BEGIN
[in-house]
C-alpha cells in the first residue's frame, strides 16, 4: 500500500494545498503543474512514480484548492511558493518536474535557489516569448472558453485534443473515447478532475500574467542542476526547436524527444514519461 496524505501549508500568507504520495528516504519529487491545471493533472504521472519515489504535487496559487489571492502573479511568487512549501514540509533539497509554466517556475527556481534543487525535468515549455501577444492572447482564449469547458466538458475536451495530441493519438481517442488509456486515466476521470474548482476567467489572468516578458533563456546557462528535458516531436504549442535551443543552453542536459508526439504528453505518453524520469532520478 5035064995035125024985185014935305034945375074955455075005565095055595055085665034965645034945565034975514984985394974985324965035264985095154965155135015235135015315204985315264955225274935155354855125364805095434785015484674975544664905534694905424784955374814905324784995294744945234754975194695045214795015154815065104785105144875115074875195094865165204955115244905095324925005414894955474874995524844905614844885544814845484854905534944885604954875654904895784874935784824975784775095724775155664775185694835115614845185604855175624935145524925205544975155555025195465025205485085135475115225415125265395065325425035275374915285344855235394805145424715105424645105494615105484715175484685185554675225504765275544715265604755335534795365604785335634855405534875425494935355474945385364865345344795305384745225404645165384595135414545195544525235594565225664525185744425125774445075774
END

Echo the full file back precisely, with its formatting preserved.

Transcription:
[in-house]
C-alpha cells in the first residue's frame, strides 16, 4: 500500500494545498503543474512514480484548492511558493518536474535557489516569448472558453485534443473515447478532475500574467542542476526547436524527444514519461 496524505501549508500568507504520495528516504519529487491545471493533472504521472519515489504535487496559487489571492502573479511568487512549501514540509533539497509554466517556475527556481534543487525535468515549455501577444492572447482564449469547458466538458475536451495530441493519438481517442488509456486515466476521470474548482476567467489572468516578458533563456546557462528535458516531436504549442535551443543552453542536459508526439504528453505518453524520469532520478 5035064995035125024985185014935305034945375074955455075005565095055595055085665034965645034945565034975514984985394974985324965035264985095154965155135015235135015315204985315264955225274935155354855125364805095434785015484674975544664905534694905424784955374814905324784995294744945234754975194695045214795015154815065104785105144875115074875195094865165204955115244905095324925005414894955474874995524844905614844885544814845484854905534944885604954875654904895784874935784824975784775095724775155664775185694835115614845185604855175624935145524925205544975155555025195465025205485085135475115225415125265395065325425035275374915285344855235394805145424715105424645105494615105484715175484685185554675225504765275544715265604755335534795365604785335634855405534875425494935355474945385364865345344795305384745225404645165384595135414545195544525235594565225664525185744425125774445075774